The Mayor of London's proposal for a 'Blue Light Museum' bringing together the historic collections of the Metropolitan Police, London Fire Brigade and London Ambulance Service has been put on hold due to a lack of cash.
Boris Johnson's admission that the proposal is not being pursued at present followed a question tabled by Caroline Pidgeon, leader of the London Assembly Lib Dem group.
We first reported the Mayor's enthusiasm for the Blue Light Museum proposal just over two years ago after the London Fire Brigade Museum in Southwark Bridge Road was threatened with closure by controversial fire authority chairman Brian Coleman.
"Following the risk of closure of the Fire Bridge Museum, my office commissioned a feasibility study to explore options for a Blue Light Museum – a concept of a joint museum for the emergency services," said the Mayor this week.
"This work has led to greater co-operation and projects between the emergency services museums, such as the Blitz exhibition we hosted at City Hall last autumn.
"Whilst there is support for the idea of a joint museum in the long-term, the responsible authorities (London Fire & Emergency Planning Authority, Metropolitan Police Authority & London Ambulance Service) are unable to pursue this aspiration at present because of the difficult economic climate.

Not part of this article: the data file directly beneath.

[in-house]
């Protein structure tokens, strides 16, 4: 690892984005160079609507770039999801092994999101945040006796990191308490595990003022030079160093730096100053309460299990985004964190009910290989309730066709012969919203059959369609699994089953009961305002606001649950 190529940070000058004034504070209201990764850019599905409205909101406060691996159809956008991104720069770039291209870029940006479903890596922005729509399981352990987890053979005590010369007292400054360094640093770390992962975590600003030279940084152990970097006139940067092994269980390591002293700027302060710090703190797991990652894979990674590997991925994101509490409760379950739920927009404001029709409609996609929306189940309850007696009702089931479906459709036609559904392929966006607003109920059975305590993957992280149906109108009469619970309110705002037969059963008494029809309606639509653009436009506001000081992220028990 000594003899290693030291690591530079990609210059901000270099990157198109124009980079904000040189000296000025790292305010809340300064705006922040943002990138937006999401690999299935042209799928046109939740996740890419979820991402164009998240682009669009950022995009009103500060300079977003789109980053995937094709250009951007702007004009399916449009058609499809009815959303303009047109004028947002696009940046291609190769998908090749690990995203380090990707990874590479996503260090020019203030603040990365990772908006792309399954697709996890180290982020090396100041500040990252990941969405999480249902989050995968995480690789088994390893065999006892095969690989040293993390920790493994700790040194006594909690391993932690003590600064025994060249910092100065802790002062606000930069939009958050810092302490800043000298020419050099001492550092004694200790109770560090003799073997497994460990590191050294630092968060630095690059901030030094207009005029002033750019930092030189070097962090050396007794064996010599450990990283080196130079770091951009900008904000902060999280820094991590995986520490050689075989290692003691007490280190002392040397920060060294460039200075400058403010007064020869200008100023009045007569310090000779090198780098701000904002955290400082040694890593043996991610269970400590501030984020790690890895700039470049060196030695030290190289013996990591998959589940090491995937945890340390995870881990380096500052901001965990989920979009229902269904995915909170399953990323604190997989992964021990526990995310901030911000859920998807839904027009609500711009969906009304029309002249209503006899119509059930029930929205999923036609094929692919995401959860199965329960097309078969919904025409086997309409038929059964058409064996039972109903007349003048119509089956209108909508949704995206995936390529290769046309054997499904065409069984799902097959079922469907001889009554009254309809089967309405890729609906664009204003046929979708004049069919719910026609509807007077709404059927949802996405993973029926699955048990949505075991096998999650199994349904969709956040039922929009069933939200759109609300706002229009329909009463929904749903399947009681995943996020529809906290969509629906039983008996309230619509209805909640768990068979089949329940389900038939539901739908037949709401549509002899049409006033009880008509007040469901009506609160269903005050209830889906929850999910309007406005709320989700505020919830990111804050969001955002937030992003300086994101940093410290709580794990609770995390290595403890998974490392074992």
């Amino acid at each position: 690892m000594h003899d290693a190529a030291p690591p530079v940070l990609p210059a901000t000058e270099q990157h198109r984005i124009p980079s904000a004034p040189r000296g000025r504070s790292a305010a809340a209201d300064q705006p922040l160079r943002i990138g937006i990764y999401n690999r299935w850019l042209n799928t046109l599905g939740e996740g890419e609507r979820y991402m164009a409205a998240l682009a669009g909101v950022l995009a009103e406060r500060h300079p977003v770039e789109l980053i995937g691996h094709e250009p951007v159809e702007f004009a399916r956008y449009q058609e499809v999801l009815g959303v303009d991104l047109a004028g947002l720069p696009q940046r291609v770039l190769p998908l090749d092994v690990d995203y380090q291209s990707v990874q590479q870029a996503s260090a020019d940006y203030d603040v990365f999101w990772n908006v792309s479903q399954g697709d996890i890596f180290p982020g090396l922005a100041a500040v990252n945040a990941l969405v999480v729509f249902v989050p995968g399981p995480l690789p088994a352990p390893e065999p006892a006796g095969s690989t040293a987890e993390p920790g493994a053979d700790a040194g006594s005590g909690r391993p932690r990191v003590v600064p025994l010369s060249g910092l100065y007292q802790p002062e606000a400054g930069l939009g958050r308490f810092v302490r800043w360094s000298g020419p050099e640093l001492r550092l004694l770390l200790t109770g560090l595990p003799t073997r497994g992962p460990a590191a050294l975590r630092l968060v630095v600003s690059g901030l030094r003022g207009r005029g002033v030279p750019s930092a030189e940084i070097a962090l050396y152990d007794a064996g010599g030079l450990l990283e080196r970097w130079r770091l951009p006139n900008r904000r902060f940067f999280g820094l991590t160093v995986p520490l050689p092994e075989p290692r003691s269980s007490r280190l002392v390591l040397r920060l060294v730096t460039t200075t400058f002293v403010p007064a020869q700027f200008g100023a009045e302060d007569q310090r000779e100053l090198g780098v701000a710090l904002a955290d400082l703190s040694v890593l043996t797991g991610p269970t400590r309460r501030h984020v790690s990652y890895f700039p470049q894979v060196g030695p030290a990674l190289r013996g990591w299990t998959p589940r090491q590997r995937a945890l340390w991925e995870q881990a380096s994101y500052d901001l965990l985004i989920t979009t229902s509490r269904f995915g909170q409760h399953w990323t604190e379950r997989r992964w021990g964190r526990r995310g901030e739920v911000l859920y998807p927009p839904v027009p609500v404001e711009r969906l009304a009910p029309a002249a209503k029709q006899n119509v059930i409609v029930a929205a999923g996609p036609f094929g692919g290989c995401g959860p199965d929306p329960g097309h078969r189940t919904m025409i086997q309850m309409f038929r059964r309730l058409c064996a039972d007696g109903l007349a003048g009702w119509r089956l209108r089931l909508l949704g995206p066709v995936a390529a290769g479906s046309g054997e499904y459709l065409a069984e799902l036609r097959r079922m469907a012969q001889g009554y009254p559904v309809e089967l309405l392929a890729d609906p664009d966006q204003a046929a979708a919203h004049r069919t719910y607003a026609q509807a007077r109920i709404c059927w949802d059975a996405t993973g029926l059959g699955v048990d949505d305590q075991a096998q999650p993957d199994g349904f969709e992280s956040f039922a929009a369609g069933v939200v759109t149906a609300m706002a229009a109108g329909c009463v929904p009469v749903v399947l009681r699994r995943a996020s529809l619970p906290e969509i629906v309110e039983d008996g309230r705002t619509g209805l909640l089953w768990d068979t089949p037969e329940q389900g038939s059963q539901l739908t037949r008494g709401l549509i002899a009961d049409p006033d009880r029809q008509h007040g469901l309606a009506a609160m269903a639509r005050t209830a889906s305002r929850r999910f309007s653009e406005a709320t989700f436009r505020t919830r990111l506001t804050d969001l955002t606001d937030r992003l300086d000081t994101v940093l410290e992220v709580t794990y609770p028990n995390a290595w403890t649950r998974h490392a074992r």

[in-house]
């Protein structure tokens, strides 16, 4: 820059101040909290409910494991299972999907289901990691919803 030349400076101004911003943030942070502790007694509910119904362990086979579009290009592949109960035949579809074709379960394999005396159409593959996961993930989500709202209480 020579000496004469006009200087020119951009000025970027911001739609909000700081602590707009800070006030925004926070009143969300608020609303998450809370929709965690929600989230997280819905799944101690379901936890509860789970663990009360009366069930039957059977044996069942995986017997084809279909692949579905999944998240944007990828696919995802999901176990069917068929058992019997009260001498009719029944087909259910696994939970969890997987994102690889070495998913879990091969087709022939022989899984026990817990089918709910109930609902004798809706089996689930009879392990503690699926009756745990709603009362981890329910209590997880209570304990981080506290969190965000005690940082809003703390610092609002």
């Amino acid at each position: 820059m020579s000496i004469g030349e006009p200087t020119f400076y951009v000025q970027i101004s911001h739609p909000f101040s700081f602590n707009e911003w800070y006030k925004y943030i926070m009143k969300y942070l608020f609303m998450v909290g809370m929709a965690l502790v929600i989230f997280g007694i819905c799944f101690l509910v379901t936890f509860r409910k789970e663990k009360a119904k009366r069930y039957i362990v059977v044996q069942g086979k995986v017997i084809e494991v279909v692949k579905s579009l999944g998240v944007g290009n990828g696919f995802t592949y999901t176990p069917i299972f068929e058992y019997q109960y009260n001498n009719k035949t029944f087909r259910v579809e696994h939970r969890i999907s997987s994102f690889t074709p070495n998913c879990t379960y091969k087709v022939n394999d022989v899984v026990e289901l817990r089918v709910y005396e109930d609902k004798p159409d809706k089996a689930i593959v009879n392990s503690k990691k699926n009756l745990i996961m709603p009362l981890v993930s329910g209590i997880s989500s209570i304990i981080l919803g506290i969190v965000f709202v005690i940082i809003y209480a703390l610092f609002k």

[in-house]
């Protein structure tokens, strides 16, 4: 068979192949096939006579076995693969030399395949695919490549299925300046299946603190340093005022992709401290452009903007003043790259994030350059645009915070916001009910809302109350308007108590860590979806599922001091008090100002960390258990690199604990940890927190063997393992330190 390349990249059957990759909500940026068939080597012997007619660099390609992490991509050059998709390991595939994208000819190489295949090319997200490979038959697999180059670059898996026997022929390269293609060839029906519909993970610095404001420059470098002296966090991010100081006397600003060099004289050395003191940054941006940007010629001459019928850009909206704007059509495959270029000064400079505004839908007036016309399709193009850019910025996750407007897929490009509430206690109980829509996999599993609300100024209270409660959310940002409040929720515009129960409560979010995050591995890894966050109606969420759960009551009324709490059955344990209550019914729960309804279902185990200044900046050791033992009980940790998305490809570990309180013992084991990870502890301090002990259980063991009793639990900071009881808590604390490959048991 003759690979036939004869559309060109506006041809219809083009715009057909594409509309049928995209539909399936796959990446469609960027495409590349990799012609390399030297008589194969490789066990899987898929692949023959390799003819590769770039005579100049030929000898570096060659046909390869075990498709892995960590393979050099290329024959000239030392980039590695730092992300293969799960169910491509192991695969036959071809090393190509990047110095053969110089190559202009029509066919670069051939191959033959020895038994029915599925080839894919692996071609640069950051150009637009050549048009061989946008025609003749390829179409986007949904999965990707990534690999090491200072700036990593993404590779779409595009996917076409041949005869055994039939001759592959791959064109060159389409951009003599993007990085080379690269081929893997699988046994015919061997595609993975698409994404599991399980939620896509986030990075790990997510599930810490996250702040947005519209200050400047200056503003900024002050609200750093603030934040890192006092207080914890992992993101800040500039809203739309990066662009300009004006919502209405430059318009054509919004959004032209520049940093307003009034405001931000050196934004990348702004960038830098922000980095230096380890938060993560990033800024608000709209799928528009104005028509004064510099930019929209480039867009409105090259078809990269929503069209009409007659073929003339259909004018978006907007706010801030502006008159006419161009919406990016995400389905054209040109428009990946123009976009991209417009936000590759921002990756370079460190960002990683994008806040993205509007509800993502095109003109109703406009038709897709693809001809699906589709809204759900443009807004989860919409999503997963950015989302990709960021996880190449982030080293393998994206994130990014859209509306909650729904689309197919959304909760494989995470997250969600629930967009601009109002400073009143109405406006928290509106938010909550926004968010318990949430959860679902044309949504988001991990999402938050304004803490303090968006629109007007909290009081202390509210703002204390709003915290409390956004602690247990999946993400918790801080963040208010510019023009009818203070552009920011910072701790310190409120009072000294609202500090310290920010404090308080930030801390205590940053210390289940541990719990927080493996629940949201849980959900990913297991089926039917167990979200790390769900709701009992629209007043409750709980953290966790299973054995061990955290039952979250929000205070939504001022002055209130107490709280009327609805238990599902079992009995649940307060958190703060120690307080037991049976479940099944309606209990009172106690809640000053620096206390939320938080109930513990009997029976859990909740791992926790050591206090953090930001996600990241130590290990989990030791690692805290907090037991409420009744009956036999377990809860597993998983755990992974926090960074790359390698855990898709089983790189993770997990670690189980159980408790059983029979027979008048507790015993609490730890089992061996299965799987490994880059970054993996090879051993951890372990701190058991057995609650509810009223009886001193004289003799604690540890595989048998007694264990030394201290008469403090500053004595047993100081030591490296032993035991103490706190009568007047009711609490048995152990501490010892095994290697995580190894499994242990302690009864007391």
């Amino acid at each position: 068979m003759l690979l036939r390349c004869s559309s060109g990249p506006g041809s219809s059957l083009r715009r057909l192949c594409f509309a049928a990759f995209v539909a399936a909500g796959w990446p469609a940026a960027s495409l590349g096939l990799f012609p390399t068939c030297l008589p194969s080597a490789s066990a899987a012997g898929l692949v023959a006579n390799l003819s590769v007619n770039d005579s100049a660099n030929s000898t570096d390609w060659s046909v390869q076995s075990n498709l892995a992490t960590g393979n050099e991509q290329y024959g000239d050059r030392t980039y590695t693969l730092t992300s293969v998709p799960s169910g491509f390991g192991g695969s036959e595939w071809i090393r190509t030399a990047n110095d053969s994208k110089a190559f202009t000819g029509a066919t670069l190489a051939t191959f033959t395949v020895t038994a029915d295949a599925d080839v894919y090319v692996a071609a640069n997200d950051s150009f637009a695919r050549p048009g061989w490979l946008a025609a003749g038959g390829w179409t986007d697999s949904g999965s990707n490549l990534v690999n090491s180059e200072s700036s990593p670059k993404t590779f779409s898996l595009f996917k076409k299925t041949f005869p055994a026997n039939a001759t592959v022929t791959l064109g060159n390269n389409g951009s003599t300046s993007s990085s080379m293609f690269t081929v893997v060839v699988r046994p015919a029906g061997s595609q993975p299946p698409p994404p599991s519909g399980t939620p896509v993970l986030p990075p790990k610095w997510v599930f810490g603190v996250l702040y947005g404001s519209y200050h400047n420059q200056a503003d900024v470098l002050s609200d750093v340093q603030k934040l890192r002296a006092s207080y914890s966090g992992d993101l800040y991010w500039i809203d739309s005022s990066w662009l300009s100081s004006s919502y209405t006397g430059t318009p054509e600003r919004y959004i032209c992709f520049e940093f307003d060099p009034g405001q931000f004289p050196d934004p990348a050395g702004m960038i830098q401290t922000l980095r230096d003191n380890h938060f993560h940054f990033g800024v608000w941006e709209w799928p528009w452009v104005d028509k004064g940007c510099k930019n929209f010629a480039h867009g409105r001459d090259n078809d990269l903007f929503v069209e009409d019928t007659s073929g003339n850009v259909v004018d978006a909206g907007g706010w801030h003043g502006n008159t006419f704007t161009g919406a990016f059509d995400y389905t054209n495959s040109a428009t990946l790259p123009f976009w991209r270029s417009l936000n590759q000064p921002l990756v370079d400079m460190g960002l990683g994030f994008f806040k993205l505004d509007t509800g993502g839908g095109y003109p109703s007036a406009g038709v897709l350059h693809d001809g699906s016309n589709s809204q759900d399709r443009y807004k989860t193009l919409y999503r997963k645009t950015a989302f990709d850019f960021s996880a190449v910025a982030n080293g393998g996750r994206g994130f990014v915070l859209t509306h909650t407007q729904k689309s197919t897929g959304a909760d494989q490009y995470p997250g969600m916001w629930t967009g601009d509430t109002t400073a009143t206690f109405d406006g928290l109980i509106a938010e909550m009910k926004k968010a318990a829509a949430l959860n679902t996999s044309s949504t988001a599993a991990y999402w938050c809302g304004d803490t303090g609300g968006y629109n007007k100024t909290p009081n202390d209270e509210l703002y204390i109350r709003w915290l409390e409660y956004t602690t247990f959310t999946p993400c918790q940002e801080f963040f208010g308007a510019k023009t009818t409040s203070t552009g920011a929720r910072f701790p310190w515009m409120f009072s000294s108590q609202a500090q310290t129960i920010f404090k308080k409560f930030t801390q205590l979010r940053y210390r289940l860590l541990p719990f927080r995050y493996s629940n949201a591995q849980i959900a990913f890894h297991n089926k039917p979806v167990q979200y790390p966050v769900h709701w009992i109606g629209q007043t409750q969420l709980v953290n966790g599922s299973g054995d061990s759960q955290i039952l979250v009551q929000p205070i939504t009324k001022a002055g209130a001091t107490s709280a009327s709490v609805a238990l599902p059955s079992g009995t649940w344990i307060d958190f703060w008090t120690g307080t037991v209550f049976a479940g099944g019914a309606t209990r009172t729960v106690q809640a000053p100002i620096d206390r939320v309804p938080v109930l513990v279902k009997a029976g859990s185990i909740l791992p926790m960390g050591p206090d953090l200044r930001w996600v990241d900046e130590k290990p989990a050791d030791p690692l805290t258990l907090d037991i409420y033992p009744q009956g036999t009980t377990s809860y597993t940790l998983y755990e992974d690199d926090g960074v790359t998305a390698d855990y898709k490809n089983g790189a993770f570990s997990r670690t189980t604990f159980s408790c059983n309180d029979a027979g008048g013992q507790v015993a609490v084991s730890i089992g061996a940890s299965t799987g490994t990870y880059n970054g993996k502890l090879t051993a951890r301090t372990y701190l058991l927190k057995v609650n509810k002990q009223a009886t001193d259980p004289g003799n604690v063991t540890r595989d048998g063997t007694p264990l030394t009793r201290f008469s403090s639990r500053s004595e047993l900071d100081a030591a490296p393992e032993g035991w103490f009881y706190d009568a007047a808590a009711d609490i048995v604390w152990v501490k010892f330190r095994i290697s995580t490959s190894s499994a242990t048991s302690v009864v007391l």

"My advisor, Munira Mirza, is liaising with LFEPA separately concerning the risks to the future of the Fire Brigade Museum."
The 'Blue Light' feasibility study, commissioned by the Mayor and carried out by Stuart Davies Associates, specifically warned about the risks of doing nothing.
The study's executive summary concluded that "if no action is taken the services will stagnate as they will have limited ability to develop and reach full potential.
"If no action is taken to address collections care and management facilities and capacity, it can be safely assumed that within ten years the collections will have suffered great losses.
"The rich history, personal stories and impact of the services in shaping London in the past, today and in the future will remain invisible to Londoners and the rest of the world."
The document continued: "The partners need to move beyond agreeing 'Blue Light' is a good idea. There needs to be a commitment to action and agreement on how the project will be led and driven. The initiative will otherwise fail."